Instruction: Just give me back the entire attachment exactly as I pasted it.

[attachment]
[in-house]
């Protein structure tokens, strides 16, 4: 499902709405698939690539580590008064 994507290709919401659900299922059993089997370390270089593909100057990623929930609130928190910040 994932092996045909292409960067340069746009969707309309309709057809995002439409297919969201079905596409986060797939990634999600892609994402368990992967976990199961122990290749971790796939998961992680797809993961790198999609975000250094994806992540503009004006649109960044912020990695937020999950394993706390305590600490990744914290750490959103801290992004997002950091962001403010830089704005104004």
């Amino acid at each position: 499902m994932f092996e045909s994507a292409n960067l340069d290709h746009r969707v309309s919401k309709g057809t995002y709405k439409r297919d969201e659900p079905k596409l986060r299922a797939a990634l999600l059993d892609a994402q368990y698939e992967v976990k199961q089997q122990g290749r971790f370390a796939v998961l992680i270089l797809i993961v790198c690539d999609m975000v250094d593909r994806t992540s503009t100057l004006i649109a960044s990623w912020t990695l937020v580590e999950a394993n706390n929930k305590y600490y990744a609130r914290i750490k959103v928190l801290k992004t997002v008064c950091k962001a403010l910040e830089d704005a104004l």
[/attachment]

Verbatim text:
[in-house]
């Protein structure tokens, strides 16, 4: 499902709405698939690539580590008064 994507290709919401659900299922059993089997370390270089593909100057990623929930609130928190910040 994932092996045909292409960067340069746009969707309309309709057809995002439409297919969201079905596409986060797939990634999600892609994402368990992967976990199961122990290749971790796939998961992680797809993961790198999609975000250094994806992540503009004006649109960044912020990695937020999950394993706390305590600490990744914290750490959103801290992004997002950091962001403010830089704005104004």
């Amino acid at each position: 499902m994932f092996e045909s994507a292409n960067l340069d290709h746009r969707v309309s919401k309709g057809t995002y709405k439409r297919d969201e659900p079905k596409l986060r299922a797939a990634l999600l059993d892609a994402q368990y698939e992967v976990k199961q089997q122990g290749r971790f370390a796939v998961l992680i270089l797809i993961v790198c690539d999609m975000v250094d593909r994806t992540s503009t100057l004006i649109a960044s990623w912020t990695l937020v580590e999950a394993n706390n929930k305590y600490y990744a609130r914290i750490k959103v928190l801290k992004t997002v008064c950091k962001a403010l910040e830089d704005a104004l």